Did you now that there are almost 300 species of Sparrow in the world? At least 35 species can be found in North America alone! “Sparrow” is actually a term to describe small finch-like birds, usually brown and gray in color and includes Juncos, Towhees and Buntings. Some of the more commonly seen Sparrows in the Eastern United States include the Field Sparrow, American Tree Sparrow, Vesper Sparrow, White Crowned as well as White-Throated Sparrows, the Song, Swamp and Fox Sparrows.
When you think of Sparrows, the more common House Sparrow probably comes to mind; after all, they seem to be everywhere. House Sparrows are actually not even related to other North American Sparrows. These birds were first introduced to New York City around 1850, brought over from Europe. They were apparently purchased by the Brooklyn Institute from Liverpool, possibly to control an infestation of cankerworms or inchworms that were destroying the trees. They have since become somewhat of a nuisance bird, pushing native birds out of many nesting boxes. I personally don’t mind them and I’m excited whenever they choose one of our bird houses to call home.
House Sparrows are small birds, measuring about 6 inches (15 cm) long. Average life span is 3 years, with the longest recorded female Sparrow living 15 years. House Sparrows are brown and gray, with males sporting a black “bib”. Their diet consists mainly of seeds and insects; they are extremely common at backyard bird feeders. Because they have become so tame around humans, they are frequently seen at outdoor eateries nibbling on scraps of dropped bread, french fries and other baked goods.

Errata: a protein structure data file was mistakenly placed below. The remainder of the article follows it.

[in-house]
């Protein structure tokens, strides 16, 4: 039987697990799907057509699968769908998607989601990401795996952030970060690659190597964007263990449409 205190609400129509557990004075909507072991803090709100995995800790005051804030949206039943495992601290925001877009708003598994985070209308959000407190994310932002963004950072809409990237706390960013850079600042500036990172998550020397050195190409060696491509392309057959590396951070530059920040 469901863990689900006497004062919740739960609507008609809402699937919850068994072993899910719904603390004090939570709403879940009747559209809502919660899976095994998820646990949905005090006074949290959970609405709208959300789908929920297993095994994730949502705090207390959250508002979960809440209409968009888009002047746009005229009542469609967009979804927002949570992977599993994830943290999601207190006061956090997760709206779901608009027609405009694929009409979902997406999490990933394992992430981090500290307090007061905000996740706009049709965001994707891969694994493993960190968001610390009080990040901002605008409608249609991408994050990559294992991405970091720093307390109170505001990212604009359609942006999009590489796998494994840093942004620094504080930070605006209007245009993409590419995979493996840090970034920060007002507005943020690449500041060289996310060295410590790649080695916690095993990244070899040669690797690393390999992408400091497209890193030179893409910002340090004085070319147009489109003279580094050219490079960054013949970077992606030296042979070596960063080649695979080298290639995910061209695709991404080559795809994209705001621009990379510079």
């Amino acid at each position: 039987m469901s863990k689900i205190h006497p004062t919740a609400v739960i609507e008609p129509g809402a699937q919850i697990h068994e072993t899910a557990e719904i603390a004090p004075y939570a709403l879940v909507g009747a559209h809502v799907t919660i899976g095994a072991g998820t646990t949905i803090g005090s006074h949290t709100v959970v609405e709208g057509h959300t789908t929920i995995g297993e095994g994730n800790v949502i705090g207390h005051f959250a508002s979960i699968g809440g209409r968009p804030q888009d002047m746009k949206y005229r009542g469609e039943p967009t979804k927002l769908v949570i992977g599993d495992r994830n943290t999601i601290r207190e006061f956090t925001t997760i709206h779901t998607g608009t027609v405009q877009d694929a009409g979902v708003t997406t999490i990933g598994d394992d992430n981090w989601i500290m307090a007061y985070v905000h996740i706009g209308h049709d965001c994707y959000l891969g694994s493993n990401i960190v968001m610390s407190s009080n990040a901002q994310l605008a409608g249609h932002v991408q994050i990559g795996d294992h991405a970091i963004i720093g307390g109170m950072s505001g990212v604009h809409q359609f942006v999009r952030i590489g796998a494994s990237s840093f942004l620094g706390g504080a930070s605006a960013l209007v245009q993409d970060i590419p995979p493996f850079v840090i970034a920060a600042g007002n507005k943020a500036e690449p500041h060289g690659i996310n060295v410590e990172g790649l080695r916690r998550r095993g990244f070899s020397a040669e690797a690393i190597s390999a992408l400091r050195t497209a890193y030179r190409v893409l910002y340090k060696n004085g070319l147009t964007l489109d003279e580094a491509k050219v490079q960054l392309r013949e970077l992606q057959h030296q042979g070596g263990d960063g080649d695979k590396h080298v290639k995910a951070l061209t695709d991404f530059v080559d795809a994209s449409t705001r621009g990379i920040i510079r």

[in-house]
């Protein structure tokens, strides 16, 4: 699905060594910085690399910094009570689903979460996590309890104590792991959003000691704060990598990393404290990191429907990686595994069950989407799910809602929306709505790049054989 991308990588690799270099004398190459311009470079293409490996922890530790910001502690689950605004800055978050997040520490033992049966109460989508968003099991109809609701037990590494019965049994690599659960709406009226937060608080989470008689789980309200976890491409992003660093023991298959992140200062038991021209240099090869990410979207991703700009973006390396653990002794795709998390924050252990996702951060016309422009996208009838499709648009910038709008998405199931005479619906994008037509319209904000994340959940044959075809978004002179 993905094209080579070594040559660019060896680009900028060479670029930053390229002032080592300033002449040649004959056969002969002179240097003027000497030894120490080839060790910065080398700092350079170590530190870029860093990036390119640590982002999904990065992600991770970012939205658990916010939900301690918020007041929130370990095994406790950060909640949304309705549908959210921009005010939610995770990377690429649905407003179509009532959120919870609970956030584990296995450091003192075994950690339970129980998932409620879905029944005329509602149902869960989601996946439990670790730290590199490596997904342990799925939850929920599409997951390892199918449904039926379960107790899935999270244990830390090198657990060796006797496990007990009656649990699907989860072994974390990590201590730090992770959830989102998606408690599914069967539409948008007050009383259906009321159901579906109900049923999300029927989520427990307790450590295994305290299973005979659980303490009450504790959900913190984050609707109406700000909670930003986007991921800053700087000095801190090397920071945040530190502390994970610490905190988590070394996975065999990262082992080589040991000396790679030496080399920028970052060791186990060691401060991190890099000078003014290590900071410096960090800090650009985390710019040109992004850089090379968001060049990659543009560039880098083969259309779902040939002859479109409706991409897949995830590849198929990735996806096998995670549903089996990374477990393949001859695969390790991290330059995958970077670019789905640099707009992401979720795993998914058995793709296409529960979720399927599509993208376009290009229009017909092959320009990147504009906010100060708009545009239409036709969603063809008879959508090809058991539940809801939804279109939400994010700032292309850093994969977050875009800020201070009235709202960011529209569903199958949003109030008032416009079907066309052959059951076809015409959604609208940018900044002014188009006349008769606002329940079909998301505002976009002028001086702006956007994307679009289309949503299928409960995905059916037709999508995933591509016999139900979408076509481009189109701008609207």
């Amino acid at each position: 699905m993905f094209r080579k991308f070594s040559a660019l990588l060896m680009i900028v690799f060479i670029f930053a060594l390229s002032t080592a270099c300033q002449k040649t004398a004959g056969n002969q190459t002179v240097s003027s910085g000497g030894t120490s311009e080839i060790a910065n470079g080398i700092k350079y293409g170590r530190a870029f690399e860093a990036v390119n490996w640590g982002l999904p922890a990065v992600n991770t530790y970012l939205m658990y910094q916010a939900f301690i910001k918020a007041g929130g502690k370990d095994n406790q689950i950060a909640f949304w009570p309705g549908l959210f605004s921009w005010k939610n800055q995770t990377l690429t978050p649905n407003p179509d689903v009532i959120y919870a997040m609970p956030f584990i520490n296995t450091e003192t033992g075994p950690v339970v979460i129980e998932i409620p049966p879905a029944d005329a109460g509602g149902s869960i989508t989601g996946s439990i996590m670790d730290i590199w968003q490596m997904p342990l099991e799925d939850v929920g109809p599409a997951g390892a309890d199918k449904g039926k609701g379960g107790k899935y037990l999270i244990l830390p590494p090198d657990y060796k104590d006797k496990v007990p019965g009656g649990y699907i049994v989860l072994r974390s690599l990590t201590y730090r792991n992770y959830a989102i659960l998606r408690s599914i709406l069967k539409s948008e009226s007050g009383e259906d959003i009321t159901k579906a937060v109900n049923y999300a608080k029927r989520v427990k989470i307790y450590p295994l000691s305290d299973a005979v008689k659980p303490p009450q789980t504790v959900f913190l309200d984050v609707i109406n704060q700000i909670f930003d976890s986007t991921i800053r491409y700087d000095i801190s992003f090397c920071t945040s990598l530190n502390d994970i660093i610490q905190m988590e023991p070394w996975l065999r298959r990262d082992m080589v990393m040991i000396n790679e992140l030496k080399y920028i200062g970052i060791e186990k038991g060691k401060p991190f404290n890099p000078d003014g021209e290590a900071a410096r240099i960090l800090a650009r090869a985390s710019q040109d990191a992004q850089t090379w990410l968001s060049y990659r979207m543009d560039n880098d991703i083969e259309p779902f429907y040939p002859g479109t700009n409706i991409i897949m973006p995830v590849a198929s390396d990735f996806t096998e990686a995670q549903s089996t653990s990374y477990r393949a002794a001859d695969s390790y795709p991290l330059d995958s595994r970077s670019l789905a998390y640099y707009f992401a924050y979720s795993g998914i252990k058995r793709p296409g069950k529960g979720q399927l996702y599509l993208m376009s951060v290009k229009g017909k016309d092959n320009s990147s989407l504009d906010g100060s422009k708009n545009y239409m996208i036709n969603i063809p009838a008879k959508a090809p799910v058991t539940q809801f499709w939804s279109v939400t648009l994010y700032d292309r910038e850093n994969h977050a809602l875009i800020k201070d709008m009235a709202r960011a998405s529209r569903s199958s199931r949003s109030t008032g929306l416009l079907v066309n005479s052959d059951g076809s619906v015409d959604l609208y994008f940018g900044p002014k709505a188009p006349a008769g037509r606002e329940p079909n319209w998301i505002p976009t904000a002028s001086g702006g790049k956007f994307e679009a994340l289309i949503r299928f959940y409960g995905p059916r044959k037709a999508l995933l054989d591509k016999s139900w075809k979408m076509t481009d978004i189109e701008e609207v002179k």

House Sparrows will nest anywhere they can find a safe spot, from birdhouses to signs on buildings to traffic lights and more. The female typically lays 4-5 white to greenish-white eggs with brown and gray spots near the larger end. Both parents incubate the eggs and after 10-14 days they hatch. Both Mom and Dad take an active role in feeding the babies, providing a yummy diet of insects and small caterpillars. Fledglings leave the nest in about two weeks and the parents continue to feed them for 7-10 days. House Sparrows generally have 2-3 broods per year and are seen year round, as they do not migrate.
We currently have fourteen birdhouses on our property and six of them are filled with House Sparrow families. I thoroughly enjoy watching them not only raise their families but choosing their home and building their nests. I’ve had quite a few opportunities this year to watch the parents feed their babies both while in the birdhouse and after they have fledged. House Sparrows are very attentive parents and I’m looking forward to the next brood.
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